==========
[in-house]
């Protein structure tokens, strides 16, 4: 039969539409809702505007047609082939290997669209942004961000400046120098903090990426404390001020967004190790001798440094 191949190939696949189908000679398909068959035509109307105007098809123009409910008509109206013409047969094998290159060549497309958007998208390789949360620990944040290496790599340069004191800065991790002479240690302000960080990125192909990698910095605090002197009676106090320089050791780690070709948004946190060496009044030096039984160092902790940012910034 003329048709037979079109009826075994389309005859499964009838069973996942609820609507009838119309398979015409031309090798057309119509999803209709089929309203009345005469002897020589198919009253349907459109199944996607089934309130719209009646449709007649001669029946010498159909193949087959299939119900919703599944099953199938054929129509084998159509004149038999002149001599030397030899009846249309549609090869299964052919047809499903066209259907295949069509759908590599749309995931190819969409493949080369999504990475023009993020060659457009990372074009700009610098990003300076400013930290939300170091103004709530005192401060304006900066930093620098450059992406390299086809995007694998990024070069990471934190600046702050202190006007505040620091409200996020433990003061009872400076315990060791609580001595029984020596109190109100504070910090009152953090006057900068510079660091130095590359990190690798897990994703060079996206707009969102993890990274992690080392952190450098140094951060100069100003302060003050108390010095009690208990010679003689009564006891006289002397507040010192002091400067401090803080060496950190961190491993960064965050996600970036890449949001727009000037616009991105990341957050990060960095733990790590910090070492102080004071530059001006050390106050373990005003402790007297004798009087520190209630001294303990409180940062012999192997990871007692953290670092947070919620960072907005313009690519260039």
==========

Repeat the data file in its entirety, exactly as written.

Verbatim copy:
[in-house]
């Protein structure tokens, strides 16, 4: 039969539409809702505007047609082939290997669209942004961000400046120098903090990426404390001020967004190790001798440094 191949190939696949189908000679398909068959035509109307105007098809123009409910008509109206013409047969094998290159060549497309958007998208390789949360620990944040290496790599340069004191800065991790002479240690302000960080990125192909990698910095605090002197009676106090320089050791780690070709948004946190060496009044030096039984160092902790940012910034 003329048709037979079109009826075994389309005859499964009838069973996942609820609507009838119309398979015409031309090798057309119509999803209709089929309203009345005469002897020589198919009253349907459109199944996607089934309130719209009646449709007649001669029946010498159909193949087959299939119900919703599944099953199938054929129509084998159509004149038999002149001599030397030899009846249309549609090869299964052919047809499903066209259907295949069509759908590599749309995931190819969409493949080369999504990475023009993020060659457009990372074009700009610098990003300076400013930290939300170091103004709530005192401060304006900066930093620098450059992406390299086809995007694998990024070069990471934190600046702050202190006007505040620091409200996020433990003061009872400076315990060791609580001595029984020596109190109100504070910090009152953090006057900068510079660091130095590359990190690798897990994703060079996206707009969102993890990274992690080392952190450098140094951060100069100003302060003050108390010095009690208990010679003689009564006891006289002397507040010192002091400067401090803080060496950190961190491993960064965050996600970036890449949001727009000037616009991105990341957050990060960095733990790590910090070492102080004071530059001006050390106050373990005003402790007297004798009087520190209630001294303990409180940062012999192997990871007692953290670092947070919620960072907005313009690519260039």